The first war in the DRC involved foreign armies from more than nine countries, including Rwanda, Burundi, Uganda, Tanzania, Zambia, Angola, Zimbabwe, Eritrea, and South Africa. The stated objective of this coalition was to overthrow the dictator Mobutu, but apart from this common goal, each country involved had its own agenda, such as changing the borders of the DRC as inherited from the colonial period.

As a meeting of different wars on Congolese soil, some political observers consider the conflicts in the DRC to have been the first African world war.

 

Roadmap to Peace

We contributed to this fragile peace-building process by investing in protecting human rights, civic education, and popular participation. We also helped realize the first free election in the DRC in more than 40 years. However, elections do not always mean democracy, and the way forward still remains a challenge. After 32 years of dictatorship and 10 years of war, my country is yet to be rebuilt.

In January 2008, a peace conference was held in Kivu in northern DRC.  The conference had the objective of initiating peace, stability, and development and putting an end to the war in North and South Kivu province.

The conference requested that the Rwandan and Burundian refugees return to their respective countries, as well as calling for disarmament and the repatriation of foreign arms groups still on DRC territory. After three weeks of work, the armed groups and the government signed, in the presence of the international community, an act of engagement for peace, known as the Amani Program or Peace Program.

The DRC is now run by an elected government under a prime minister, Antoine Gizenga, elected and appointed by the presidential majority party. We have a parliament with 2 chambers, 11 provincial parliaments, and 11 provincial governments. All these institutions are under the constitutional control of an elected president.

Although there had been a rebel group after the elections, the Amani peace conference convinced this last rebellion to recognize the authority of the state founded on the elections.

Today, we should put much emphasis on the reconstruction. This means organizing a system of good governance where all significant social bodies are represented at the political, economic, and military levels, promoting capacity building in administration, and judicial services, and  achieving a regime without political army that is devoted to the people and not to the leaders. We will also promote a regional approach to conflict resolutions, understanding the major causes of wars at both the national and sub-regional levels, combat poverty through common programs of development, transform war economies to integrated trade, and implement common measures of conflict prevention similar to the methods of the AU (African Union) and UN.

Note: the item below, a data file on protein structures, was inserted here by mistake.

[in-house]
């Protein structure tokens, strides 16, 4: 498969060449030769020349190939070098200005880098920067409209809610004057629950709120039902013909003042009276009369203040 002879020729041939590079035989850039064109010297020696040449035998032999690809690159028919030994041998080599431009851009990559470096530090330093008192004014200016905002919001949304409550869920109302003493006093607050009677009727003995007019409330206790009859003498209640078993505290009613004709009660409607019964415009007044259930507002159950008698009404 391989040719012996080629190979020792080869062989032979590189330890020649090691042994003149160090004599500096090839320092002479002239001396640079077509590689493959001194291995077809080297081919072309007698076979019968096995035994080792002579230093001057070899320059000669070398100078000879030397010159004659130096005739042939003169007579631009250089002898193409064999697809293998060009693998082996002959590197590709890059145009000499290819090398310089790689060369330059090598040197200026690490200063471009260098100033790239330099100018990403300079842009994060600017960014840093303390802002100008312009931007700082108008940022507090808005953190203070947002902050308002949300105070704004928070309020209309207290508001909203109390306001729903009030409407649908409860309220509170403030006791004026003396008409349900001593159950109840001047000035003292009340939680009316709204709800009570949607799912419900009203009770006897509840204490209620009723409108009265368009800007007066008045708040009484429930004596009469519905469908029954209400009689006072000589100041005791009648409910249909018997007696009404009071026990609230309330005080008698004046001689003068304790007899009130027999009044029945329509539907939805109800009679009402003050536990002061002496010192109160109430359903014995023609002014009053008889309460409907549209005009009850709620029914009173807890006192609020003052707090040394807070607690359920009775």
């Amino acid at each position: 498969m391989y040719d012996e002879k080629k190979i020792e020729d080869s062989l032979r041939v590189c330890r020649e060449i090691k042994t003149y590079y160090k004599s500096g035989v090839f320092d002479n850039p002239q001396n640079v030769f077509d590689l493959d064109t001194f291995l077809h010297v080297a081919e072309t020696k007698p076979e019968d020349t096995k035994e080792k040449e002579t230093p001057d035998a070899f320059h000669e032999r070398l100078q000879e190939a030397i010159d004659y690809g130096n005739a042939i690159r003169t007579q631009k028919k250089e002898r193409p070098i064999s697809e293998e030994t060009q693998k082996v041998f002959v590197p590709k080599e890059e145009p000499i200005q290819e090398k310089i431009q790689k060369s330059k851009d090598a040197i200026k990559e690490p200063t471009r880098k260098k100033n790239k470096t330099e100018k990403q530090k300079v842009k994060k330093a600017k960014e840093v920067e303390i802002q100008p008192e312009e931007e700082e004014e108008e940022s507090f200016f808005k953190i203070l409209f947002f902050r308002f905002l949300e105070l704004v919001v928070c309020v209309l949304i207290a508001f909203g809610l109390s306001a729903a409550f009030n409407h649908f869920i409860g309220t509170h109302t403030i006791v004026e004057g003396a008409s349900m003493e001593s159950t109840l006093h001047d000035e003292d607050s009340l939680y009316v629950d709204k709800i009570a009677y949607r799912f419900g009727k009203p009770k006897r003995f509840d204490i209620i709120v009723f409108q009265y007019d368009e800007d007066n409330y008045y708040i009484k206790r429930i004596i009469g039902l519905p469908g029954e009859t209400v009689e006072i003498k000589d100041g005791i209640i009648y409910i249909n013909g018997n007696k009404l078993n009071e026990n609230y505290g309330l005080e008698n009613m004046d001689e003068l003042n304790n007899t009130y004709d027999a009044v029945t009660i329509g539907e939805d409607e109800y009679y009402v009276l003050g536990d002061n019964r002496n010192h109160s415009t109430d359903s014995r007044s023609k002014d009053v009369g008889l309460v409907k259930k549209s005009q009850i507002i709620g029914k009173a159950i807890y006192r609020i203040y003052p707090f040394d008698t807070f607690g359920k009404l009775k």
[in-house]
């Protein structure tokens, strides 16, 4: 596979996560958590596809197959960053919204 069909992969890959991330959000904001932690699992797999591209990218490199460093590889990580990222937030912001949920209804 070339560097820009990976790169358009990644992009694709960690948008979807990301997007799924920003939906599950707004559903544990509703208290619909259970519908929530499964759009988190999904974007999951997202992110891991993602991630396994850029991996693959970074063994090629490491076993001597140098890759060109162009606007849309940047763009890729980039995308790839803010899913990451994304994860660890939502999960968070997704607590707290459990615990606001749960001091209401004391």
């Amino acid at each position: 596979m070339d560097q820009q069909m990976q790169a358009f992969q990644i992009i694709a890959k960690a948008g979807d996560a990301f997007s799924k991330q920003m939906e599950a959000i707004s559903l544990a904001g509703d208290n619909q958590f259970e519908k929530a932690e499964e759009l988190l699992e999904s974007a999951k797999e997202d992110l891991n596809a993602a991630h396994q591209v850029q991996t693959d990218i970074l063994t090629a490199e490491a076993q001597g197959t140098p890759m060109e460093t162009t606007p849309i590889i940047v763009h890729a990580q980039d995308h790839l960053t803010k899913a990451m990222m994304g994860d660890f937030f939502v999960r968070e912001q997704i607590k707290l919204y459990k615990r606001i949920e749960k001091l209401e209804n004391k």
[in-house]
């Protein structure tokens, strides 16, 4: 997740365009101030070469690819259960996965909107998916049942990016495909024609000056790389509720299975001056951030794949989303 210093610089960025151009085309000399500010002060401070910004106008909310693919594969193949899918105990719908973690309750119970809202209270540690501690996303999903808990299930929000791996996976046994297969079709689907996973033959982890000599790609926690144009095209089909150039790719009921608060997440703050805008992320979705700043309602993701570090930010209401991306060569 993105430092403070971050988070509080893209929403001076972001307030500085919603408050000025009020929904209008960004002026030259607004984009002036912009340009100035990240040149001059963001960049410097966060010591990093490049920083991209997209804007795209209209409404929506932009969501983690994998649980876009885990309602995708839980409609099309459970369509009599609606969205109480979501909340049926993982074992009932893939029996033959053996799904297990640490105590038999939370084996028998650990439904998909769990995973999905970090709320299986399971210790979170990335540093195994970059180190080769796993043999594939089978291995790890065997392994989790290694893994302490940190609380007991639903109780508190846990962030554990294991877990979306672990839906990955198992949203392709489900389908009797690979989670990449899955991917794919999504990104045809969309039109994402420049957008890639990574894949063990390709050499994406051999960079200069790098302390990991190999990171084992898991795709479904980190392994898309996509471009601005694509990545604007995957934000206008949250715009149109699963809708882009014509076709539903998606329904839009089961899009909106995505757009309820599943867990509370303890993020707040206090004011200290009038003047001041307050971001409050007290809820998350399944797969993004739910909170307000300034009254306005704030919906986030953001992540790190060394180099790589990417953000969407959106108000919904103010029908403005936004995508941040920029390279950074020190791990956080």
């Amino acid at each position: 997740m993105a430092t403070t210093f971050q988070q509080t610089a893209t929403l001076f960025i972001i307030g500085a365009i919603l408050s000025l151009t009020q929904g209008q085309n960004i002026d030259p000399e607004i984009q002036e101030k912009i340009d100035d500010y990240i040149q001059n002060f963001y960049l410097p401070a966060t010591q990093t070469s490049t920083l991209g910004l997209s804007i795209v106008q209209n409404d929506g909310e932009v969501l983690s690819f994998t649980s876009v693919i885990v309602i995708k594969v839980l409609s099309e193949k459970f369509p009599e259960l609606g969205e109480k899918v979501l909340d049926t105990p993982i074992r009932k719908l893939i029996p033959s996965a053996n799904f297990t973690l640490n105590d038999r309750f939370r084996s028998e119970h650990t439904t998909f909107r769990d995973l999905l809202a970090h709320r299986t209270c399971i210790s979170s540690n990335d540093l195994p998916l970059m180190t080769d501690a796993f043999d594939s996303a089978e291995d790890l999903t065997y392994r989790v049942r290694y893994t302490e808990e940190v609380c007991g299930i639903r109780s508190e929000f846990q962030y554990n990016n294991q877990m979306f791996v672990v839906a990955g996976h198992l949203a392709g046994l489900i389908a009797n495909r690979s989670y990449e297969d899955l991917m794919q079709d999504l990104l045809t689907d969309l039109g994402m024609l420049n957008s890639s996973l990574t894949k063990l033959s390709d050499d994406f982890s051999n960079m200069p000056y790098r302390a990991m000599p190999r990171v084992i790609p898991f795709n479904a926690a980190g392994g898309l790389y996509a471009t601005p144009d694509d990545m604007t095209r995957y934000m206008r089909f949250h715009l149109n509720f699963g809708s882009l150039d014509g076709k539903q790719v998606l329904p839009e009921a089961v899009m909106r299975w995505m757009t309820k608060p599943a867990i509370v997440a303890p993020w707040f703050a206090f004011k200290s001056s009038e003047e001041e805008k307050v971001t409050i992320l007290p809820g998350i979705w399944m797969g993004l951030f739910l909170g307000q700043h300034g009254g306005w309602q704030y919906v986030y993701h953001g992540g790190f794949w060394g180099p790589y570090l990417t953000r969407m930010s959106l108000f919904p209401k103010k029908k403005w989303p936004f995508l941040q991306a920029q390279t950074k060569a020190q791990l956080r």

Outstanding Leadership

The Second SYLFF (The Ryoichi Sasakawa Young Leaders Fellowship Fund) Prize was recently awarded to Rigobert Minani-Bihuzo, 47, a leader in promoting human rights and civic education in the Democratic Republic of the Congo in central Africa. Rigobert is the founder and representative of Groupe Jérémie, an nongovernmental organization actively engaged in these fields in the DRC and the African Great Lake region.

Overseeing the coordination of the first free election in the DRC in more than 40 years, he helped organize the Cadre de Concertation de la Société Civile pour l'Observation des Élections (CDCE), an association of 22 NGOs for election observation. Rigobert directed the activities of some 50,000 national observers and 125 international observers sent from the European Network for Central Africa (EurAc), a network of European NGOs. He has also been involved in various governmental efforts for cease-fires and reconciliation in war-stricken DRC.

Rigobert was invited to Japan for two weeks in January 2007 to receive the SYLFF Prize and to establish contact with individuals and organizations—both governmental and non-governmental—for future collaboration.

About SYLFF

SYLFF (The Ryoichi Sasakawa Young Leaders Fellowship Fund) is a fellowship program established in 1987 to support promising graduate students in the fields of the social sciences and humanities. This program tries to nurture leaders of tomorrow who are willing to address issues of global concern and effect changes by proactively tackling them. The SYLFF program is a collaborative program by The Nippon Foundation and The Tokyo Foundation with the former donating the endowment of US$1 million each to each selected institution, and the latter being responsible for administering and promoting the network within and beyond the SYLFF community. As of now, endowments have been established at 68 institutions in 44 countries, and over 10,000 graduate students have received the SYLFF fellowship.

Rigobert received a SYLFF fellowship in 1995–1997 for his DEA (diploma of advanced studies) in political science at the Institute of Political Education “Pedro Arrupe” in Italy.